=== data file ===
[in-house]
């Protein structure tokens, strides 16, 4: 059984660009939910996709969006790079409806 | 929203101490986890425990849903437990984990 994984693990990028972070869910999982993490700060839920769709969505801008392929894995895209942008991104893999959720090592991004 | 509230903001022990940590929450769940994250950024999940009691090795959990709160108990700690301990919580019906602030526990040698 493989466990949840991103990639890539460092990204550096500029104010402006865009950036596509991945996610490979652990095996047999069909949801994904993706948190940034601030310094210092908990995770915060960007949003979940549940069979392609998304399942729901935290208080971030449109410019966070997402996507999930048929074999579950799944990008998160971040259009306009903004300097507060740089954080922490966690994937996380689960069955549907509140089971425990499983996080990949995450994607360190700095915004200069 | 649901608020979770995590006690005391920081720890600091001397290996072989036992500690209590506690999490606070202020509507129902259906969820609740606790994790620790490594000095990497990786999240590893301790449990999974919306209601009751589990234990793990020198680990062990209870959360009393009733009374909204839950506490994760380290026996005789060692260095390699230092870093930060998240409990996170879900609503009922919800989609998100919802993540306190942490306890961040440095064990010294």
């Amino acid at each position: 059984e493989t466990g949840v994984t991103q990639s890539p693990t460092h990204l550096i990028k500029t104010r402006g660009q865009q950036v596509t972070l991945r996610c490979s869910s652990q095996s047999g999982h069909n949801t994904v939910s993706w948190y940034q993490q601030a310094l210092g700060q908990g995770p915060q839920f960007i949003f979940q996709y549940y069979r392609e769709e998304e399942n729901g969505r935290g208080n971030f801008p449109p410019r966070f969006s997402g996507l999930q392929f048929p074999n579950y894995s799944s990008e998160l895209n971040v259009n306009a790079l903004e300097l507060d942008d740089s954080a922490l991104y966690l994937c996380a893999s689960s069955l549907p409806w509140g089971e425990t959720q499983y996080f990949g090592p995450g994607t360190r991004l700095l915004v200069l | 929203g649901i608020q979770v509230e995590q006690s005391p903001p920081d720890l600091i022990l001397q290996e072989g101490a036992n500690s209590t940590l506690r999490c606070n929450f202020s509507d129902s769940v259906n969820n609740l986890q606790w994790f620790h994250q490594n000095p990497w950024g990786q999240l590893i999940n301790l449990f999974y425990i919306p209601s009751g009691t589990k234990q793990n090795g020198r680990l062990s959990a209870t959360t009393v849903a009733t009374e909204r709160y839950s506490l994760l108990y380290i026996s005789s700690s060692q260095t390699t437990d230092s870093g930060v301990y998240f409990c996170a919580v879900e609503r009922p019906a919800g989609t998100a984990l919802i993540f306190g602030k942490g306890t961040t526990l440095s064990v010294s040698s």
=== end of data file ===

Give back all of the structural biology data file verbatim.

[in-house]
């Protein structure tokens, strides 16, 4: 059984660009939910996709969006790079409806 | 929203101490986890425990849903437990984990 994984693990990028972070869910999982993490700060839920769709969505801008392929894995895209942008991104893999959720090592991004 | 509230903001022990940590929450769940994250950024999940009691090795959990709160108990700690301990919580019906602030526990040698 493989466990949840991103990639890539460092990204550096500029104010402006865009950036596509991945996610490979652990095996047999069909949801994904993706948190940034601030310094210092908990995770915060960007949003979940549940069979392609998304399942729901935290208080971030449109410019966070997402996507999930048929074999579950799944990008998160971040259009306009903004300097507060740089954080922490966690994937996380689960069955549907509140089971425990499983996080990949995450994607360190700095915004200069 | 649901608020979770995590006690005391920081720890600091001397290996072989036992500690209590506690999490606070202020509507129902259906969820609740606790994790620790490594000095990497990786999240590893301790449990999974919306209601009751589990234990793990020198680990062990209870959360009393009733009374909204839950506490994760380290026996005789060692260095390699230092870093930060998240409990996170879900609503009922919800989609998100919802993540306190942490306890961040440095064990010294």
């Amino acid at each position: 059984e493989t466990g949840v994984t991103q990639s890539p693990t460092h990204l550096i990028k500029t104010r402006g660009q865009q950036v596509t972070l991945r996610c490979s869910s652990q095996s047999g999982h069909n949801t994904v939910s993706w948190y940034q993490q601030a310094l210092g700060q908990g995770p915060q839920f960007i949003f979940q996709y549940y069979r392609e769709e998304e399942n729901g969505r935290g208080n971030f801008p449109p410019r966070f969006s997402g996507l999930q392929f048929p074999n579950y894995s799944s990008e998160l895209n971040v259009n306009a790079l903004e300097l507060d942008d740089s954080a922490l991104y966690l994937c996380a893999s689960s069955l549907p409806w509140g089971e425990t959720q499983y996080f990949g090592p995450g994607t360190r991004l700095l915004v200069l | 929203g649901i608020q979770v509230e995590q006690s005391p903001p920081d720890l600091i022990l001397q290996e072989g101490a036992n500690s209590t940590l506690r999490c606070n929450f202020s509507d129902s769940v259906n969820n609740l986890q606790w994790f620790h994250q490594n000095p990497w950024g990786q999240l590893i999940n301790l449990f999974y425990i919306p209601s009751g009691t589990k234990q793990n090795g020198r680990l062990s959990a209870t959360t009393v849903a009733t009374e909204r709160y839950s506490l994760l108990y380290i026996s005789s700690s060692q260095t390699t437990d230092s870093g930060v301990y998240f409990c996170a919580v879900e609503r009922p019906a919800g989609t998100a984990l919802i993540f306190g602030k942490g306890t961040t526990l440095s064990v010294s040698s």